Robert Jeffress - Squabbling Over The Sabbath
Hi, I'm Robert Jeffress, and welcome again to Pathway to Victory. For thousands of years, the sabbath has been considered a holy day. Up until recently, there were even laws that prohibited the buying and selling of certain items on Sunday. But does God really expect us to keep the sabbath in our modern day? Or, is honoring the sabbath just another way of being legalistic? Today, I want to challenge you to look beyond the letter of the law and see the principle behind it. My message is titled "Squabbling Over the Sabbath", on today's edition of Pathway to Victory.
How would you react to the following situations? Situation number one, a friend or family member tells you that he's received a promotion that will result in a much-needed increase in salary. The only catch is his new position will require him to work every Sunday and miss church on Sunday. But the good news is your church has Saturday night worship services. So his question to you is, "Is Saturday night worship the same as Sunday morning worship? Should I take this new position or not"?
Situation number two, you've had a hectic week, you didn't have time to go by the hardware store to get a new blade for your lawnmower. And so Sunday, while you're munching on a Doughnut at Sunday School, you just mentioned to a friend that as soon as church is over, you're going by the hardware store to pick up a blade for your lawnmower. Your friend is horrified. "You're going to shop on Sunday? Don't you realize that by shopping on Sunday, you're encouraging a store to stay open? And that means employees will be missing church". How do you respond to that objection?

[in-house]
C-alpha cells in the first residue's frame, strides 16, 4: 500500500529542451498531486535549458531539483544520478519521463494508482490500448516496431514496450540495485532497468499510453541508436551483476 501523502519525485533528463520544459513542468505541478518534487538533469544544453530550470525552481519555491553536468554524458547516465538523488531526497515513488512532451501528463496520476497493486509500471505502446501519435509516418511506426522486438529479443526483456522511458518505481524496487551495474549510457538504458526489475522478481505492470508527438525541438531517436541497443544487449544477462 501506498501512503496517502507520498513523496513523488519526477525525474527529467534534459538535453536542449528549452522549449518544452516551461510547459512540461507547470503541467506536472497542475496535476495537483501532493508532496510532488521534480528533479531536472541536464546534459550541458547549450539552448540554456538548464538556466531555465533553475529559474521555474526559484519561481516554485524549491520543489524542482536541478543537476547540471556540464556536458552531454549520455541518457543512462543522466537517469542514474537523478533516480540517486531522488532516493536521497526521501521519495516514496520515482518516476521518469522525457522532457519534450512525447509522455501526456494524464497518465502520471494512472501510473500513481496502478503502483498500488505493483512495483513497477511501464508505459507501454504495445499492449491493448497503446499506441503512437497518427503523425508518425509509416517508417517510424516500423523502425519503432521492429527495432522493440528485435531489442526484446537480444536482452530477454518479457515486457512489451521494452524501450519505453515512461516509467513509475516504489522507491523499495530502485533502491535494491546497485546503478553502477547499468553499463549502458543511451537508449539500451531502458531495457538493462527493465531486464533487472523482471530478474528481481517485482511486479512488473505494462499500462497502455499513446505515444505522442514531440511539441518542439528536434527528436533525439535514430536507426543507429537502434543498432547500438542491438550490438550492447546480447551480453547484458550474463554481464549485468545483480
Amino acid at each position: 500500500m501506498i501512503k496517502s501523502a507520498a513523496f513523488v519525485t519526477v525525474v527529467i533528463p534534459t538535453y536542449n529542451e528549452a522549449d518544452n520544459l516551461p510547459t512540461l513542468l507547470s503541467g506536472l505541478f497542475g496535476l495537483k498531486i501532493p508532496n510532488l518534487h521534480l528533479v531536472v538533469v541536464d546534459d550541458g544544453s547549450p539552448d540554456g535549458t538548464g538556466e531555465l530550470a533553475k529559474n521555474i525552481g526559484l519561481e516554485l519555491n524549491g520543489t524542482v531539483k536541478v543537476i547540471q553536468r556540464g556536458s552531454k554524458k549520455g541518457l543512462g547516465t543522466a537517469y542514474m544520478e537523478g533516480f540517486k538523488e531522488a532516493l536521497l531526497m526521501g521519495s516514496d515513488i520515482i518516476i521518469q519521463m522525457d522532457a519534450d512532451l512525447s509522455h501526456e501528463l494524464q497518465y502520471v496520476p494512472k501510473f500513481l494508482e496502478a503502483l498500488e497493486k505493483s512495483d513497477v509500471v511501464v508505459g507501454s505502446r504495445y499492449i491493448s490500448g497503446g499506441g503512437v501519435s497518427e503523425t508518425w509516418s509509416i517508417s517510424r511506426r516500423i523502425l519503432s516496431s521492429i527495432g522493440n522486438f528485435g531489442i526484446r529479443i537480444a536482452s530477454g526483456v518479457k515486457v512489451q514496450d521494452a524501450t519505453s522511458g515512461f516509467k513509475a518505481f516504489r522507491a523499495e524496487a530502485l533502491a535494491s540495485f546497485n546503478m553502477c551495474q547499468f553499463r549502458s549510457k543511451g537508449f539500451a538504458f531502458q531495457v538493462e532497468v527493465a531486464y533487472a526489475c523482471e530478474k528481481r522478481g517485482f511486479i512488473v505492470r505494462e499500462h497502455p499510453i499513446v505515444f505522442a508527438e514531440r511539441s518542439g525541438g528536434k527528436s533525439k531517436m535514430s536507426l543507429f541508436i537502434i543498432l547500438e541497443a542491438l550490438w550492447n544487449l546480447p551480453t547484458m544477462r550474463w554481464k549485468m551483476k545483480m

Situation number three, your child has been offered a spot on a very select sports team that travels out of town three or four weekends every month. Being on this sports team will give your child a very good advantage in securing a college scholarship. The only problem is he or she will be missing church almost every Sunday for a year. You're concerned, but the coach tries to allay your fears by saying, "Don't worry, we'll have a devotional thought on the field right before the game every Sunday". Do you allow your child to participate or not?
All of these situations have in common the fact that they deal with the issues of the commandment, "Remember the sabbath and keep it holy". Does that commandment apply to us today who live under grace and not the law? Are there principles that transfer to us even under the age of grace? I would say outside of the issue of baptism or eschatology, no issue causes more controversy in the church than the issue of the sabbath. That shouldn't surprise us. The fact is Jesus had his own share of squabbles about the sabbath. We're going to look at two of them today and learn some invaluable principles that apply to us 2.000 years later of what we ought to do on that day of warship.